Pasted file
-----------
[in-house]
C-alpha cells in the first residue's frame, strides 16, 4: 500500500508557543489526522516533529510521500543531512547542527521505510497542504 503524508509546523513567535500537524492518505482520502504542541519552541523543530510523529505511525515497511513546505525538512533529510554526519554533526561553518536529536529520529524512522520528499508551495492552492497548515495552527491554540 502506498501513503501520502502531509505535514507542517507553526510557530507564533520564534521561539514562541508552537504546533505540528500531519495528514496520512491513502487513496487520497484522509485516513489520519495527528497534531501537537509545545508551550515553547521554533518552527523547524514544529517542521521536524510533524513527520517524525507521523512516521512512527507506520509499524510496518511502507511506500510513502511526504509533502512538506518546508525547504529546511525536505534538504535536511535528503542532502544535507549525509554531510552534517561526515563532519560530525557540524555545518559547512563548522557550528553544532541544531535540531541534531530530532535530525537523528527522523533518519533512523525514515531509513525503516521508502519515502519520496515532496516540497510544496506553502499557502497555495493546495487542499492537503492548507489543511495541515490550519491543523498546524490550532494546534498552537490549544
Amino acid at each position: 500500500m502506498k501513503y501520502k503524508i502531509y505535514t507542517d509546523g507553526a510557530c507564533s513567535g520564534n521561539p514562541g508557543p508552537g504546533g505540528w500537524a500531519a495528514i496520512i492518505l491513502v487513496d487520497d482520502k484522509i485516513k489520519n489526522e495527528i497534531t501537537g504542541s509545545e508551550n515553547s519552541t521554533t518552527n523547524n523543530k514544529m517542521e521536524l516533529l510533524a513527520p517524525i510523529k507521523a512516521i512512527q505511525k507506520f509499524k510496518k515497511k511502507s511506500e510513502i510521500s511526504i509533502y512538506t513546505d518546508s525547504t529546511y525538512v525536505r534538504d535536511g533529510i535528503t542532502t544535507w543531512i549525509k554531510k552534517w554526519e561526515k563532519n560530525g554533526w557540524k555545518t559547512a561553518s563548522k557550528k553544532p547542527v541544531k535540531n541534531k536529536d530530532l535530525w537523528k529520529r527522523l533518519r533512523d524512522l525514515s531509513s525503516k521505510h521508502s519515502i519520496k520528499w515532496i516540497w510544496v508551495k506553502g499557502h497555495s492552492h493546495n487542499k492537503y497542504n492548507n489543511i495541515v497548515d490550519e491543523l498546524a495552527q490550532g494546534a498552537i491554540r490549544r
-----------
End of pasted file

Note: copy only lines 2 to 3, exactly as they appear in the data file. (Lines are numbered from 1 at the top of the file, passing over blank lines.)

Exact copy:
C-alpha cells in the first residue's frame, strides 16, 4: 500500500508557543489526522516533529510521500543531512547542527521505510497542504 503524508509546523513567535500537524492518505482520502504542541519552541523543530510523529505511525515497511513546505525538512533529510554526519554533526561553518536529536529520529524512522520528499508551495492552492497548515495552527491554540 502506498501513503501520502502531509505535514507542517507553526510557530507564533520564534521561539514562541508552537504546533505540528500531519495528514496520512491513502487513496487520497484522509485516513489520519495527528497534531501537537509545545508551550515553547521554533518552527523547524514544529517542521521536524510533524513527520517524525507521523512516521512512527507506520509499524510496518511502507511506500510513502511526504509533502512538506518546508525547504529546511525536505534538504535536511535528503542532502544535507549525509554531510552534517561526515563532519560530525557540524555545518559547512563548522557550528553544532541544531535540531541534531530530532535530525537523528527522523533518519533512523525514515531509513525503516521508502519515502519520496515532496516540497510544496506553502499557502497555495493546495487542499492537503492548507489543511495541515490550519491543523498546524490550532494546534498552537490549544
Amino acid at each position: 500500500m502506498k501513503y501520502k503524508i502531509y505535514t507542517d509546523g507553526a510557530c507564533s513567535g520564534n521561539p514562541g508557543p508552537g504546533g505540528w500537524a500531519a495528514i496520512i492518505l491513502v487513496d487520497d482520502k484522509i485516513k489520519n489526522e495527528i497534531t501537537g504542541s509545545e508551550n515553547s519552541t521554533t518552527n523547524n523543530k514544529m517542521e521536524l516533529l510533524a513527520p517524525i510523529k507521523a512516521i512512527q505511525k507506520f509499524k510496518k515497511k511502507s511506500e510513502i510521500s511526504i509533502y512538506t513546505d518546508s525547504t529546511y525538512v525536505r534538504d535536511g533529510i535528503t542532502t544535507w543531512i549525509k554531510k552534517w554526519e561526515k563532519n560530525g554533526w557540524k555545518t559547512a561553518s563548522k557550528k553544532p547542527v541544531k535540531n541534531k536529536d530530532l535530525w537523528k529520529r527522523l533518519r533512523d524512522l525514515s531509513s525503516k521505510h521508502s519515502i519520496k520528499w515532496i516540497w510544496v508551495k506553502g499557502h497555495s492552492h493546495n487542499k492537503y497542504n492548507n489543511i495541515v497548515d490550519e491543523l498546524a495552527q490550532g494546534a498552537i491554540r490549544r